The National Gallery of Art in Washington, DC, has indefinitely postponed its exhibition of work by Chuck Close that was slated for the spring, citing allegations of sexual misconduct that surfaced around the photorealist painter in December. The exhibition, In the Tower: Chuck Close, which was to include some 30 works by the 77-year-old, was planned to take over the museum’s Tower Three gallery in its East Building in May.
Close is best known for his intimate and expressive portraiture, and his subjects have included celebrities, fellow artists and US presidents. Late last year, several women who modelled for Close came forward to accuse the painter of exploiting and verbally harassing them. In an interview with The New York Times, Close denied most of the allegations, saying “discomfort was no major offense”. He added: “I’ve been such a supporter of women and women artists. I’ve done nothing wrong and I’m being crucified.”
Close’s exhibition is not the only one to have been temporarily axed. The photographer Thomas Roma’s show of work documenting African-American churches in Brooklyn, scheduled for September, has also been postponed for the same reason. This month, former students of the photographer, both from the School of Visual Arts and Columbia University, accused Roma of sexual misconduct. He has since announced his retirement as director of the photography department at Columbia’s School of the Arts.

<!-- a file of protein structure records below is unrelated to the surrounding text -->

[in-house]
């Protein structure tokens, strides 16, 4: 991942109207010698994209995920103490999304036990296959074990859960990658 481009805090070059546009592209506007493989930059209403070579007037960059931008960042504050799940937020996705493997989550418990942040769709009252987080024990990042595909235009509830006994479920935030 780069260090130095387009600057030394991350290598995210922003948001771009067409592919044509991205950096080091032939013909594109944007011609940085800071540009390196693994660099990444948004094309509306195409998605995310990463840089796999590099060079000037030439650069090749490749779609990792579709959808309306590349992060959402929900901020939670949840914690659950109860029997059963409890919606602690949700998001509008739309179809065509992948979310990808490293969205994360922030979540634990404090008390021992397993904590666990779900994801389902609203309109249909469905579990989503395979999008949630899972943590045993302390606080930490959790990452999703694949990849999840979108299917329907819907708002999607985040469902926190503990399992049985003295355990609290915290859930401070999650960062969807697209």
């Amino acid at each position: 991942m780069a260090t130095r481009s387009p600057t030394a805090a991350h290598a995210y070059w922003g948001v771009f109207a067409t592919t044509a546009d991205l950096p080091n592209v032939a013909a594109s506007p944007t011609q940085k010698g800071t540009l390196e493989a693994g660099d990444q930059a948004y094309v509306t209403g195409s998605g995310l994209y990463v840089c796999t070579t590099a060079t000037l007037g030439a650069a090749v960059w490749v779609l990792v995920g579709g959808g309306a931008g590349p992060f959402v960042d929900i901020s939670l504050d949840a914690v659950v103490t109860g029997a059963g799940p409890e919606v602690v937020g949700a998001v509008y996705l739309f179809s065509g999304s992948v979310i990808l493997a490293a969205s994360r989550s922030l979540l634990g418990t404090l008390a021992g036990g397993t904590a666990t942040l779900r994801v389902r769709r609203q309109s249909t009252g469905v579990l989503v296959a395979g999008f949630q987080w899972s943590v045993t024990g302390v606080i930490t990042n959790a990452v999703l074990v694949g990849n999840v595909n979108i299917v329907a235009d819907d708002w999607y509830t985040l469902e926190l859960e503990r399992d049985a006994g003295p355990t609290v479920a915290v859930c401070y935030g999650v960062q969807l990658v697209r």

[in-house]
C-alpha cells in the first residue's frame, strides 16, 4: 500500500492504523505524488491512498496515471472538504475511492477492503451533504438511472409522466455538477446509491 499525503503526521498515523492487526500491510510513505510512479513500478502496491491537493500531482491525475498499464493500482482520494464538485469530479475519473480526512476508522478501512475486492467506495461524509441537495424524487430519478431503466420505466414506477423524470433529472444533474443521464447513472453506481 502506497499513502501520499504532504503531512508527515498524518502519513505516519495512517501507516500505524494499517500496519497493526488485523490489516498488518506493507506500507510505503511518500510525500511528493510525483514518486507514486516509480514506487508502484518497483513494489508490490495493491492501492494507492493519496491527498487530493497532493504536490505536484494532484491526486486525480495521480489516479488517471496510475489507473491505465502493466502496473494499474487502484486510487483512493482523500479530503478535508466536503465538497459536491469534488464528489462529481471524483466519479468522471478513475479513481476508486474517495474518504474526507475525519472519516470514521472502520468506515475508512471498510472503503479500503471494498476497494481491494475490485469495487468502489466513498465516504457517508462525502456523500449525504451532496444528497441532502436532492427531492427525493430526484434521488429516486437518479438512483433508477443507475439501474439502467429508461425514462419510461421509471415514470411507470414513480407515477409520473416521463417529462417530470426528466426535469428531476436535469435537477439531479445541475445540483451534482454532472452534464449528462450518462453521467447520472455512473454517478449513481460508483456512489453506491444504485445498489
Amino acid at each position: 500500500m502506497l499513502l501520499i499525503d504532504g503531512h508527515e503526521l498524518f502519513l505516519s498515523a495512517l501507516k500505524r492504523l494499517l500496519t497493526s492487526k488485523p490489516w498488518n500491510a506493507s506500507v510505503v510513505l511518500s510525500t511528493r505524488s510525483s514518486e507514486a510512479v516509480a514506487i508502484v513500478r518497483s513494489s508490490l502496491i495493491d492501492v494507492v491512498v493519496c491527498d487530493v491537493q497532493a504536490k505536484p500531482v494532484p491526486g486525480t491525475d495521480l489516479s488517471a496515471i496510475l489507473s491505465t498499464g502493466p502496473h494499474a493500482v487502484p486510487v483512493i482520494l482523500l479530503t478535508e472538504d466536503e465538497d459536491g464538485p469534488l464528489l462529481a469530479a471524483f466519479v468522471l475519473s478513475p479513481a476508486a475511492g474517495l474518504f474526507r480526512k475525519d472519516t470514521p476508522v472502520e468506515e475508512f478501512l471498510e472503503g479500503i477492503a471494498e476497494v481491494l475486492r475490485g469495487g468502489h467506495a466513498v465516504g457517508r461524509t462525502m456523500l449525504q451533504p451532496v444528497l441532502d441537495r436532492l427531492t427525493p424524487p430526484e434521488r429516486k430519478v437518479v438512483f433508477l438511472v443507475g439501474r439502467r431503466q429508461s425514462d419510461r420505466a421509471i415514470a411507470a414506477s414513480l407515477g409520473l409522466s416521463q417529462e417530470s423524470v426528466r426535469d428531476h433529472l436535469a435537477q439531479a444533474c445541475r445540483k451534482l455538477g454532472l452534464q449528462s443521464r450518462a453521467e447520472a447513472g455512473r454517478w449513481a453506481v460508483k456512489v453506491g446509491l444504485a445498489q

The National Gallery’s head of communications, Anabeth Guthrie, emphasised that the museum had not “cancelled” the exhibitions, as some media reports had initially indicated. “We have great respect for [both artists’] work. Given the recent attention on their personal lives, we discussed postponement of the installations with each artist,” she says. “All parties involved acknowledged that it is not the appropriate time to present these installations. The decisions to postpone the installations were made soon after learning of the circumstances and consulting with the artists.”